Uncharted Territory – Achieving Cyber Success in a Hybrid Work Environment

As America heads into a new phase of the pandemic—with vaccinations helping the workforce return to the office—nearly 70% of employers expect at least half of their employees to work semi-remotely going forward. That may mean an office full of professionals on self-defined schedules with some in the office every day and others commuting a few days a week or not at all. These scheduling irregularities, and users logging in from virtually anywhere, will continue to invite cybersecurity threats like those we’ve seen over the past year or so.

In the hybrid work model of the near future—the blend of remote and on-site operations along with constant transitioning between locations—business leaders need to keep digital parity in mind. All employees must have secure access to the resources required to do their jobs, no matter their preferred device or location (office, remote or in the field). Ensuring broad equality of access will introduce even more cybersecurity challenges.

Cyber Threats During COVID

It is no secret that remote work over the last year precipitated an increase in cyber attacks. Employees faced a new set of challenges in their off-site workspace, while the use of unsecure networks and personal computers, among other technologies, offered hackers novel entry points. From the earliest days of the pandemic, the FBI reported up to 4,000 new cybersecurity complaints per day, a 400% increase from previous levels.

As we mentioned in a previous blog post, there are many cyber threats associated with remote work, including:

  • Hackers stealing employees’ credentials
  • Malware
  • Employees keeping work data on personal devices, which may enable hackers to bypass the security safeguards IT departments have in place
  • The use of internet-facing infrastructure instead of a company VPN
  • The sharing of sensitive files on Slack/Microsoft Teams, email or any other file-sharing software
  • Household internet service, laptops and internet of things devices, which can be compromised to exploit corporate activity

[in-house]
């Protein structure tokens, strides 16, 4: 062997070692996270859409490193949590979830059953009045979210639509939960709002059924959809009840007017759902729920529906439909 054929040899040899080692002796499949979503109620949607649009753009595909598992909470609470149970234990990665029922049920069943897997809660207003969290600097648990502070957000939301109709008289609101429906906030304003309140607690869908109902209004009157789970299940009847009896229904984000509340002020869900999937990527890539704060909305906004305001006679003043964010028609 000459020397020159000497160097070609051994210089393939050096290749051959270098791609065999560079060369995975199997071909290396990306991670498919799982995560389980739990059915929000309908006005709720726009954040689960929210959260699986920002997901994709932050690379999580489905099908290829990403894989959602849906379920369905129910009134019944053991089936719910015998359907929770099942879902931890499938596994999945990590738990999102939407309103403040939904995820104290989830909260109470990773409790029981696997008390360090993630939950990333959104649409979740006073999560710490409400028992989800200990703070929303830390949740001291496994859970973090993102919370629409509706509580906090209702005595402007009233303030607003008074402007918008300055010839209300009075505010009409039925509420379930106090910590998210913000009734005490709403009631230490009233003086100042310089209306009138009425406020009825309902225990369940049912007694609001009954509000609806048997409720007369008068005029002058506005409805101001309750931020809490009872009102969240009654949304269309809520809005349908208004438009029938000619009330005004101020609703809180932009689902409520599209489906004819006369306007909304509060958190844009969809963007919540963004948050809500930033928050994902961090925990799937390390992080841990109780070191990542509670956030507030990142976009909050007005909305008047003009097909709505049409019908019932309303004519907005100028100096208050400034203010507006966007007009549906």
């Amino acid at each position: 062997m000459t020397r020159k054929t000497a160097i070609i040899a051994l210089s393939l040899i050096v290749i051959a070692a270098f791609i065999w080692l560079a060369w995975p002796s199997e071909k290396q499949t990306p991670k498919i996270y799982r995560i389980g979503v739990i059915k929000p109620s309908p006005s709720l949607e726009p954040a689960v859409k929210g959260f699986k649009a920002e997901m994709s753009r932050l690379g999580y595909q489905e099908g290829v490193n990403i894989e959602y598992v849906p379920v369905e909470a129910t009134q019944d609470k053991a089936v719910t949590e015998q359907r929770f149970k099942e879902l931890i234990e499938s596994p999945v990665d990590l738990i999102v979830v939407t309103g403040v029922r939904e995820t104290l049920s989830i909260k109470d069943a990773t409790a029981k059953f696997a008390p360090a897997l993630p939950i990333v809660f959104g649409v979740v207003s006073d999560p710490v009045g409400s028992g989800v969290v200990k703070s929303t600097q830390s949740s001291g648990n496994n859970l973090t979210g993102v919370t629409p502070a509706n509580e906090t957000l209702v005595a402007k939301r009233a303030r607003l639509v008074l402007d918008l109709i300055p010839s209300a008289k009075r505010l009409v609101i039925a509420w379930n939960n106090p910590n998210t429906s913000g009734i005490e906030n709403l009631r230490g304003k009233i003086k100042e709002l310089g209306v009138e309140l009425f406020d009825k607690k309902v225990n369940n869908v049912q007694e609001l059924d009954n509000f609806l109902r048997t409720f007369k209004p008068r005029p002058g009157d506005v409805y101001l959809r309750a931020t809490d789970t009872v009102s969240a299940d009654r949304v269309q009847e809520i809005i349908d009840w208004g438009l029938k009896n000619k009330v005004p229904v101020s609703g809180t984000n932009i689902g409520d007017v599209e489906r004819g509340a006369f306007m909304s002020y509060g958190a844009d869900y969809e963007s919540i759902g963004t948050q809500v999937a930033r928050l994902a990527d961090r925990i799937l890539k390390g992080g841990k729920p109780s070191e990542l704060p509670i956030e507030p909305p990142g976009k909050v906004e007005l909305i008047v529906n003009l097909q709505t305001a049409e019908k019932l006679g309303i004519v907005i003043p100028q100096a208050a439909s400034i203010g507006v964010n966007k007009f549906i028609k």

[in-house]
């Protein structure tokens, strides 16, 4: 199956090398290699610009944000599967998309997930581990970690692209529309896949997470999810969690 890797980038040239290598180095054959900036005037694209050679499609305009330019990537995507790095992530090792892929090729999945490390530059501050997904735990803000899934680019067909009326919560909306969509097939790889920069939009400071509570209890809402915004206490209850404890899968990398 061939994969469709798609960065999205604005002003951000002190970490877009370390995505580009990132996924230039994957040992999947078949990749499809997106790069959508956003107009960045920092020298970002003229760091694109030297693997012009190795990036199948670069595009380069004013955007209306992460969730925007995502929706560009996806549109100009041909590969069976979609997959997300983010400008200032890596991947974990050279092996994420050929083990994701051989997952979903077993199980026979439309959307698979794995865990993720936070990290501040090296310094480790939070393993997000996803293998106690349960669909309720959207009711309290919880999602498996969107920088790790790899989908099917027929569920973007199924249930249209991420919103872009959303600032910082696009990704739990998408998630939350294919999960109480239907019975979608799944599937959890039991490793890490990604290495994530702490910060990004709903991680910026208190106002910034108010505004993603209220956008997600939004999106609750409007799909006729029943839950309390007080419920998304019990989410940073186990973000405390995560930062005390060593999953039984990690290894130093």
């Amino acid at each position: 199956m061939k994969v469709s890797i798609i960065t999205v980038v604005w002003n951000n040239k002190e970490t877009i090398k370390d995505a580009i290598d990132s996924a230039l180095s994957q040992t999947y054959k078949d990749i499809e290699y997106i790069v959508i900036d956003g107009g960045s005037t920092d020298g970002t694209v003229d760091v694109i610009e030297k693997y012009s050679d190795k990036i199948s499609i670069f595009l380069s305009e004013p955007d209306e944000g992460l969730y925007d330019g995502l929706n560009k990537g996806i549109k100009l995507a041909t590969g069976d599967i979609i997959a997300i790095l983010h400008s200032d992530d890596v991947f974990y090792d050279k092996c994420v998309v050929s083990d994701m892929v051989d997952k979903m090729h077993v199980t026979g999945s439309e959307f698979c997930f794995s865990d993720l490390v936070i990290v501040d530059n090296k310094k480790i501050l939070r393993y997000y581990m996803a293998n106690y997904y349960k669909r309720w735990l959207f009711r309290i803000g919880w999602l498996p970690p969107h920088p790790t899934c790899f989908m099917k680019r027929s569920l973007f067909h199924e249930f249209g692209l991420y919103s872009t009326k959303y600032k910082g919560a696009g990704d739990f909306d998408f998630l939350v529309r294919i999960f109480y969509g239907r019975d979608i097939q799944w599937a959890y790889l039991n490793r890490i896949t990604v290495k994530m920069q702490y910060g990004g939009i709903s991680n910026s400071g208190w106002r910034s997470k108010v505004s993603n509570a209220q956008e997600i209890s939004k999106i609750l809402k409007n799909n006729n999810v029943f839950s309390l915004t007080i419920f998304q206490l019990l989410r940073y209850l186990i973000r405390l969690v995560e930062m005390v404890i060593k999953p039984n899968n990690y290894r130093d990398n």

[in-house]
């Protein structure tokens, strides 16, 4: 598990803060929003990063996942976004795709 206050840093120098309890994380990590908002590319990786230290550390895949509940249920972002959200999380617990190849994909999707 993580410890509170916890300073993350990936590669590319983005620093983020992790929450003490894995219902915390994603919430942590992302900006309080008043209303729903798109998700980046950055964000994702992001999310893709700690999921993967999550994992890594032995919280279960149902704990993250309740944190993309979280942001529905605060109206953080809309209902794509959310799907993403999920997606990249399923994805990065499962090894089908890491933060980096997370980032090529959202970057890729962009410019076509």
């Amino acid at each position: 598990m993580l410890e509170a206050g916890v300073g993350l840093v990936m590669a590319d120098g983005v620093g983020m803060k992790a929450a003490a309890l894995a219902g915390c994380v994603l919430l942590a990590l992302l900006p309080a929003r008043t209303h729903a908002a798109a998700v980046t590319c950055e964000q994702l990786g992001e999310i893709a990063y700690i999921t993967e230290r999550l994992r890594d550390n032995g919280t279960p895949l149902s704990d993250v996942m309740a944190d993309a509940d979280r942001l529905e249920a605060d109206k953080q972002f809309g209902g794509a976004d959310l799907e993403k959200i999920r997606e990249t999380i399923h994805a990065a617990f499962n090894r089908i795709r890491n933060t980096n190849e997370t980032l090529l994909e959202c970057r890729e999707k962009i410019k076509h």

While this all may seem overwhelming, it is manageable with a dependable cybersecurity program. And, one positive takeaway is that many companies have finally realized the importance of providing a safe and secure work environment on their employees’ home networks. This is one area that will continue to require attention as we move into a new remote or semi-remote work environment.

The New Challenges

As the workplace paradigm shifts into the hybrid work model, security needs to adapt in lock-step with changes to technology and infrastructure. More and more security and IT operations intricacies will emerge alongside a hybrid workforce. Workers will likely move between locations consistently, creating a greater potential for rogue devices, outdated equipment or weak passwords to introduce vulnerabilities. Businesses will continue to face a multitude of security challenges, and inadequate cyber protection will continue to wreak financial and reputational havoc.

Additionally, many businesses will be implementing technologies (like temperature screening, wellness kiosks, heat mapping, crowd control and air filtration systems) to prevent COVID transmissions. While these technologies are great for public health, they could pose security risks.

Setting Up for Success

Whether your employees are in the office or remote – the following four tactics can be utilized to safeguard your company’s infrastructure.